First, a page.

Tuesday, February 10, 2009
The chairman of Barclays Capital, Bob Diamond, a masked man seemingly devoid of affect, defended City bonuses to Jeff Randall last night. Meanwhile, Guido puts his case for the defence. I suspect there's an illusion abroad among bonus defenders to the effect that this is all the usual grievance politics - the poor whining about the rich - and that, by some magic. the market they call free will soon assert itself. This is a grave miscalculation. What has emerged about bonuses indicates that they were a fundamental social injustice and a cynical rigging of the market.
Diamond and Guido either evade or miss the only point that matters - the structural point. As everybody, me included, has pointed out bonuses are a one way bet. You can win but you can't lose. Diamond kept droning affectlessly about Barclays bonuses being performance related. Well, large parts of them aren't and, anyway, they're not truly performance related in that traders don't have to pay if they fail. This makes it logical for traders to take short terms risks that may - actually, will - in the medium and long term hurt both the bank and society. The case is overwhelming for a compulsory split between investment and retail banking. Diamond, I notice, kept going on about the virtues of the 'universal' bank, but then he makes £20 million a year out of this grand scam. Furthermore, why do banks in particular have such stratospherically generous schemes? Chris Dillow suggests they are bribes to stop traders plundering the firm - the banks are, in fact, being blackmailed. This, if true - and Dillow, for me, is the best at this stuff - makes matters much worse and would provide further evidence for the conclusion that is finally sinking into the popular imagination - the banks were run as market-rigging machines for rewarding traders and executives and ripping off shareholders, depositors and taxpayers. The truth is that no other conclusion is now possible. Sorry, Guido, this is real politics; sorry, Affectless, these are real feelings. It's over. Or should be - your best hope is Brown's dithering and his tendency to grovel to the City, which, I admit, could yet prove to be your salvation.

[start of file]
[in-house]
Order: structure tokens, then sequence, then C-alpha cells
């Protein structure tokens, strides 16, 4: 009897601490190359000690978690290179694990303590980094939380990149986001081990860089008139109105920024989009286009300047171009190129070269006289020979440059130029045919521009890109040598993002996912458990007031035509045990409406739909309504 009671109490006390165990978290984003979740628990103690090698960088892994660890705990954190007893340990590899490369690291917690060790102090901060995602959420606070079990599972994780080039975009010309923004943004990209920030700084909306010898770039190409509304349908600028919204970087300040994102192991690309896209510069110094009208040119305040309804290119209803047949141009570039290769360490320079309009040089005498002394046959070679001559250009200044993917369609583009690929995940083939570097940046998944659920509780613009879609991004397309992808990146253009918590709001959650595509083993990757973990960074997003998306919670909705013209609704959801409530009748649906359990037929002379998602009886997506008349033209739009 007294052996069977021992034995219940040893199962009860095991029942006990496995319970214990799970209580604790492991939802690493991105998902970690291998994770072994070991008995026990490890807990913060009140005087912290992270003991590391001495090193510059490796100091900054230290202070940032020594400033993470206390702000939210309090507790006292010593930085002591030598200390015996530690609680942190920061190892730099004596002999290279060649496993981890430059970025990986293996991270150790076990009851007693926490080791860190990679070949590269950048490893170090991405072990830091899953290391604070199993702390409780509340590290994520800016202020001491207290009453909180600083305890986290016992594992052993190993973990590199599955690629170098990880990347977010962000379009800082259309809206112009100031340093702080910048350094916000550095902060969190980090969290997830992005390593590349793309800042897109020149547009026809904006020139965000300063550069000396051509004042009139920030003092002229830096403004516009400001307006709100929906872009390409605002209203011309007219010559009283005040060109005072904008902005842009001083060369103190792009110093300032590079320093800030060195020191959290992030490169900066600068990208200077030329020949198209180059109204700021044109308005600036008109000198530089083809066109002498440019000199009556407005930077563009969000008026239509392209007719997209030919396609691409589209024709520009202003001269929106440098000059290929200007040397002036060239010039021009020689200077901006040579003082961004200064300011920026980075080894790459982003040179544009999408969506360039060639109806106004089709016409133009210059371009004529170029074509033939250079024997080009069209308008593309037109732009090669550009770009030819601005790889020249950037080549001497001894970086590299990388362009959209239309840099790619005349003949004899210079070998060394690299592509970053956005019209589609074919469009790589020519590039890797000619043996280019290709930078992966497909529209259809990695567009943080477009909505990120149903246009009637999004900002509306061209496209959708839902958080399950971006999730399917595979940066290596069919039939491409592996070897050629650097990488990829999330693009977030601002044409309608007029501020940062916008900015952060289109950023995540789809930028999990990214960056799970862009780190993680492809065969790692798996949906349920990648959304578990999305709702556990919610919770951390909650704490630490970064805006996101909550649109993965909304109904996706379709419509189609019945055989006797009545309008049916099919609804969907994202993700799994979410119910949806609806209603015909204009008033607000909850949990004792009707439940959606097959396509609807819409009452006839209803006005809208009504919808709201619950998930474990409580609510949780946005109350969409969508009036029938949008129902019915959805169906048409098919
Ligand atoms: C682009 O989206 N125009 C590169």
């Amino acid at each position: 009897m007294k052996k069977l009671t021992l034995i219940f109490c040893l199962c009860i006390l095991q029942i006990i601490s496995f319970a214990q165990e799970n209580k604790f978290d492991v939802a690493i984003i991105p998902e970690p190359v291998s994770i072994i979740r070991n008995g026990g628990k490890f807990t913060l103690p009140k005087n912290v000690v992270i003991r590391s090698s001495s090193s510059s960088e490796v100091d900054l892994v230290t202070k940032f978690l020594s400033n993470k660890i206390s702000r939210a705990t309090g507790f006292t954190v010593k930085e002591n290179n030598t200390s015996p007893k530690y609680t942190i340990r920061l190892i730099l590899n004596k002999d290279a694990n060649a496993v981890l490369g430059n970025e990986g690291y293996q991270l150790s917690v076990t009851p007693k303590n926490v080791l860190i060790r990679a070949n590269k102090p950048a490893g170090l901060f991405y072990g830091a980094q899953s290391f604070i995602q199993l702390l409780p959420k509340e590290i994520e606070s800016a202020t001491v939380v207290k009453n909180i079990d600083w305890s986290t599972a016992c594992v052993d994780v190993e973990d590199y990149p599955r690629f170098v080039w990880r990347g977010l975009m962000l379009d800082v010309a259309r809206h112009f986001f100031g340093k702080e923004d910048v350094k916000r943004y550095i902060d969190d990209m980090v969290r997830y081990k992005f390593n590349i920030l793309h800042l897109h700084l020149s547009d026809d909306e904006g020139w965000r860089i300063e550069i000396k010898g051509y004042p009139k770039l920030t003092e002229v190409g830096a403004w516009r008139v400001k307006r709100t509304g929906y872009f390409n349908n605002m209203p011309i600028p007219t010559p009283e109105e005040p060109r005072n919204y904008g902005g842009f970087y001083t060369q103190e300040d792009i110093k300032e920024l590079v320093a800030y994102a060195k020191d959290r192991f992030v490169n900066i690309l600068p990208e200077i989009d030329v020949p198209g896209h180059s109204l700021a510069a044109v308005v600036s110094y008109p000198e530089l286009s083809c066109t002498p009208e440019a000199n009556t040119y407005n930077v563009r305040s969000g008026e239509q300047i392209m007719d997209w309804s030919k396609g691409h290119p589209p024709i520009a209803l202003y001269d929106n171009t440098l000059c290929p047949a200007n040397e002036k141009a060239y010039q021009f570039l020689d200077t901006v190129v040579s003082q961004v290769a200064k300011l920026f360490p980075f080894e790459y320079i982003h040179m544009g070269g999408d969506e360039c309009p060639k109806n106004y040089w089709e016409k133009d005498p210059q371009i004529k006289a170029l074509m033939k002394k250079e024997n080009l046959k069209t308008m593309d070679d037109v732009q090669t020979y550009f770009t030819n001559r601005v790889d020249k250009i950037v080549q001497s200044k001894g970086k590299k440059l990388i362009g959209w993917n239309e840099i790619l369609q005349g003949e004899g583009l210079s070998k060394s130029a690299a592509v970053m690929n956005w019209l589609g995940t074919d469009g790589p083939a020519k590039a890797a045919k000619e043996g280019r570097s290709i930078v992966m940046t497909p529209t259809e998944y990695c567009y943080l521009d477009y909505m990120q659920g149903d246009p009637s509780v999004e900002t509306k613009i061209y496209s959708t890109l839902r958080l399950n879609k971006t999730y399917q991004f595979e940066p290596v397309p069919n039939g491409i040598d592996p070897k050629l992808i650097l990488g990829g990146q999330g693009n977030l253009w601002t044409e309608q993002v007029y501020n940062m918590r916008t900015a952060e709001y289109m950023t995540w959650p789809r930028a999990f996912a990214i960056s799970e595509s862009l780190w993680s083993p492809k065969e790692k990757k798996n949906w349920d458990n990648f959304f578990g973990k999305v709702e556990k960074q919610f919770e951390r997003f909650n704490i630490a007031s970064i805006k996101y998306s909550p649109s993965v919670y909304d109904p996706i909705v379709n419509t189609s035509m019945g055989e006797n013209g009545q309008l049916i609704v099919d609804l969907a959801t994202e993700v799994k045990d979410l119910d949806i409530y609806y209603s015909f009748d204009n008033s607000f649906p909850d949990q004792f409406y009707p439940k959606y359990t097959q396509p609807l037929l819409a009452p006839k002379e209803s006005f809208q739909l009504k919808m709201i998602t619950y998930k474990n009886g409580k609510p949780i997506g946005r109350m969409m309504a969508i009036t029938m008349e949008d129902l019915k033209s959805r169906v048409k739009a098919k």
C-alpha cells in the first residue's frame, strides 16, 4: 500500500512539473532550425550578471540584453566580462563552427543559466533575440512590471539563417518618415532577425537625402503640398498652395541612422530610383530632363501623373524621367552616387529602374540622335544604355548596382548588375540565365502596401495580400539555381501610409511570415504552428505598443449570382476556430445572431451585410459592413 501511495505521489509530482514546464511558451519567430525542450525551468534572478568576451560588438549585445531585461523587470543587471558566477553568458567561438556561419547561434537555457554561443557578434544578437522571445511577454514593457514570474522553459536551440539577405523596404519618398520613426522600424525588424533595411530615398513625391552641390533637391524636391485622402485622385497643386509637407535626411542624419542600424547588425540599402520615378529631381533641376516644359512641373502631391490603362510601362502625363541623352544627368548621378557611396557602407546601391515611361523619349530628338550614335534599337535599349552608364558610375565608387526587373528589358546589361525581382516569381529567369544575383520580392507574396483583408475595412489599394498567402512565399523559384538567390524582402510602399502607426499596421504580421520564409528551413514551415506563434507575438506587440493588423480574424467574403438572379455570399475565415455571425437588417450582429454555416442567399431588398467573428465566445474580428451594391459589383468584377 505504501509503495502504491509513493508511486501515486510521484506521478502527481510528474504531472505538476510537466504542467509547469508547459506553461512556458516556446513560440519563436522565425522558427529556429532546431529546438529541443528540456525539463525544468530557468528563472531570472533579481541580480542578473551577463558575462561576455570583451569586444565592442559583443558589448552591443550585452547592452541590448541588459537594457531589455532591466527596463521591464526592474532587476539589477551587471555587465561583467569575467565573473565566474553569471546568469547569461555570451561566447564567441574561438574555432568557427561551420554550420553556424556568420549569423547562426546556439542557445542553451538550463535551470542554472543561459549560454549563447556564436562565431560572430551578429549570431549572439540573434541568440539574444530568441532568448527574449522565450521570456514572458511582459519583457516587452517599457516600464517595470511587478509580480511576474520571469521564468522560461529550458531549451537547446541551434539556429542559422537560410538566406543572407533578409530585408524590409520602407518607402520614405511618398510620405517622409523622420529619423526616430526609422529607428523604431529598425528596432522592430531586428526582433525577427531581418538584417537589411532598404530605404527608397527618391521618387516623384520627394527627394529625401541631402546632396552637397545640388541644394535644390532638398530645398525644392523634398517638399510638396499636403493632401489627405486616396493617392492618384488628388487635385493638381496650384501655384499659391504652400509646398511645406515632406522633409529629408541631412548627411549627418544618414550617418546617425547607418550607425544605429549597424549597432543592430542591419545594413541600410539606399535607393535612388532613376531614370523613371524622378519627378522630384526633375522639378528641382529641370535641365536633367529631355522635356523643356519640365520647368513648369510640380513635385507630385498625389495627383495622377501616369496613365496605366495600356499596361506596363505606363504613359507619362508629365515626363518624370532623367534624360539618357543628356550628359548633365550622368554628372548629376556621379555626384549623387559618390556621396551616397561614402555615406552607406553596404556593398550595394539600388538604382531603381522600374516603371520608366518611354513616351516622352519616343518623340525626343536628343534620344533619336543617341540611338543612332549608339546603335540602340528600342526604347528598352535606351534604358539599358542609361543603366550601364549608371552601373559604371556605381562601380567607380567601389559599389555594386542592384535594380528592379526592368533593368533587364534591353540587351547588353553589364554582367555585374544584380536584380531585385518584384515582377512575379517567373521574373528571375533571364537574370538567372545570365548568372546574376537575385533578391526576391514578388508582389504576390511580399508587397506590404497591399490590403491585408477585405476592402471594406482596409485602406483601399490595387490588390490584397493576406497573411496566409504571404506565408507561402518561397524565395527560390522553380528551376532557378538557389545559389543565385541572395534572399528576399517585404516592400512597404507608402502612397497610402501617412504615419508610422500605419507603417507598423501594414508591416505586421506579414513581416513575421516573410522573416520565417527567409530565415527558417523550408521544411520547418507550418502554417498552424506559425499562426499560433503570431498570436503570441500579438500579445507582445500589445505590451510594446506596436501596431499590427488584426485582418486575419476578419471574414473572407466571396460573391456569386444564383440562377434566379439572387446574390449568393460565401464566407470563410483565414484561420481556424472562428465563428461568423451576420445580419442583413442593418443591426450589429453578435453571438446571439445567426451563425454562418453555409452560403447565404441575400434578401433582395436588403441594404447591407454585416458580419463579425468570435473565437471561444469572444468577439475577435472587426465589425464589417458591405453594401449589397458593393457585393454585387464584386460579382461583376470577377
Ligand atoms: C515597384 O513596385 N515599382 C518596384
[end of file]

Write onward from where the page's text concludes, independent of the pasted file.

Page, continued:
Posted by Bryan Appleyard at 7:13 am